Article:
DEAR AMY: Some friends and I are members of a pretty no-nonsense gym. The majority of the members are hardcore athletes who train for upcoming marathons, while the rest of us are more "well-upholstered" Midwesterners trying to get fit.
There is a problem with one gym member, and we cannot seem to agree on how to handle it. In the area where the treadmills, elliptical machines and rowers are located, there are ceiling fans that provide some respite from the stuffiness.
One woman turns all of the fans off every time she enters the area. We are reluctant to say anything to her because she clearly has "issues." She's extremely emaciated; I assume she has an eating disorder. She comes to workout in a hooded sweatshirt, yet makes very little effort on the machinery. While the rest of us are sweating up a storm, she is casually reading her magazine, checking messages, etc. Meanwhile, those of us actually exerting ourselves would love to have the additional circulation provided by the fans!
We are not sure how to handle this. We don't want to cause any undue angst to someone who clearly is struggling. But by the same token, "majority rules" should certainly hold up for a room full of sweating people!
We are trying to be sympathetic but are really sweating this one. How should we handle this? — Losing It
DEAR LOSING: Having "issues" or an eating disorder does not make this person in charge of the very air moving through a public area. You can assume that her extreme thinness may make her feel cold all the time.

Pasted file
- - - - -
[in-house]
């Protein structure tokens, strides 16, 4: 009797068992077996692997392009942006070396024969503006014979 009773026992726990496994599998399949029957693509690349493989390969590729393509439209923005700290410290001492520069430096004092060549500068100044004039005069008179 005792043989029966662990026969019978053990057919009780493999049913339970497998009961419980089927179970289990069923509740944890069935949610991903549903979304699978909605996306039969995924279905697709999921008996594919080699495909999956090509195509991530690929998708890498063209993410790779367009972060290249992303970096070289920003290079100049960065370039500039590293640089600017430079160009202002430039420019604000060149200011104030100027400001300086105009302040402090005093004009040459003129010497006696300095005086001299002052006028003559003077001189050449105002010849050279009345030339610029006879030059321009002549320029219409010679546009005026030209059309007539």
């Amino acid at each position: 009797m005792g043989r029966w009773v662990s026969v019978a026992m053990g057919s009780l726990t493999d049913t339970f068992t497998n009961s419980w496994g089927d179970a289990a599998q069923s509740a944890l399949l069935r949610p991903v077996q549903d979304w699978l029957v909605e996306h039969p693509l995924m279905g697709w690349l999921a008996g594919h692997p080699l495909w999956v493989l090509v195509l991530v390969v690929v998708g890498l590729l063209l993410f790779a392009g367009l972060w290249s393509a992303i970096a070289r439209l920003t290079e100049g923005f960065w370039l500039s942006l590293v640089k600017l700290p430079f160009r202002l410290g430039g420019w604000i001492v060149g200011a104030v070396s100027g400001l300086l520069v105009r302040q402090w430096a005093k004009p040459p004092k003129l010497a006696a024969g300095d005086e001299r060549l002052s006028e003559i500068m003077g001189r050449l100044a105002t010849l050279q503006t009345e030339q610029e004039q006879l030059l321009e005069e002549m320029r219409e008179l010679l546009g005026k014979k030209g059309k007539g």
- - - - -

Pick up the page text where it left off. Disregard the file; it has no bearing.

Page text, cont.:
You are all obviously very nice, kind Midwesterners. You should have a secret locker room meeting and elect the most courageous among you to approach her.
I'm kidding. I elect you to put down your barbell and be brave enough to walk over to her, make eye contact, smile and say: "Hi, it's really too hot in here to keep the fans off, so I'd like to turn them back on. Is that OK?" And you reach over and flip the switch.
She might be as nice and kind as you are, and once the will of the majority is made clear, she might be happy to comply for the sake of the greater comfort.
DEAR AMY: I am a mental health counselor and want to reply to your response to "Distraught," whose 38-year-old daughter seemed to be descending into mental illness. Your advice did not go far enough.
My late mother also had a devastating mental illness for more than 50 years. "Distraught" and other supportive family members and friends should make an appointment for themselves with a qualified mental health counselor. They need support and information about what the daughter's symptoms mean, and they need a plan. The symptoms and situation can and will improve with proper treatment. Supportive family involvement is essential to a good outcome, and we are here to help. — Know Mental Illness Well
DEAR KNOW: Great advice. Thank you so much.
DEAR AMY: I totally agree with your response to "Two Desperate Friends." You stated, "Friends tell each other the truth, and then friends stick around for the aftermath."
I had a best friend years ago (25 or so). One day he asked me if I thought he was doing right to marry his girlfriend. I was as kind as I could be, but I told him "no," and I told him why (as diplomatically as I could).
Our friendship cooled gradually after that, and we have not spoken in years. My wife thinks I should have told him what he wanted to hear. I told her I have not one moment of regret. I did exactly what I would have expected of him — to tell your friend the truth.
These folks are still married and it is a perfect relationship — give and take. He gives and she takes. But it works for them. — Rick in Bethlehem, Pa.
DEAR RICK: You treated your friend as you would want him to treat you.
(Send questions via e-mail to askamytribune.com or by mail to Ask Amy, Chicago Tribune, TT500, 435 N. Michigan Ave., Chicago, IL 60611. Amy Dickinson's memoir, "The Mighty Queens of Freeville: A Mother, a Daughter and the Town that Raised Them" (Hyperion), is available in bookstores.)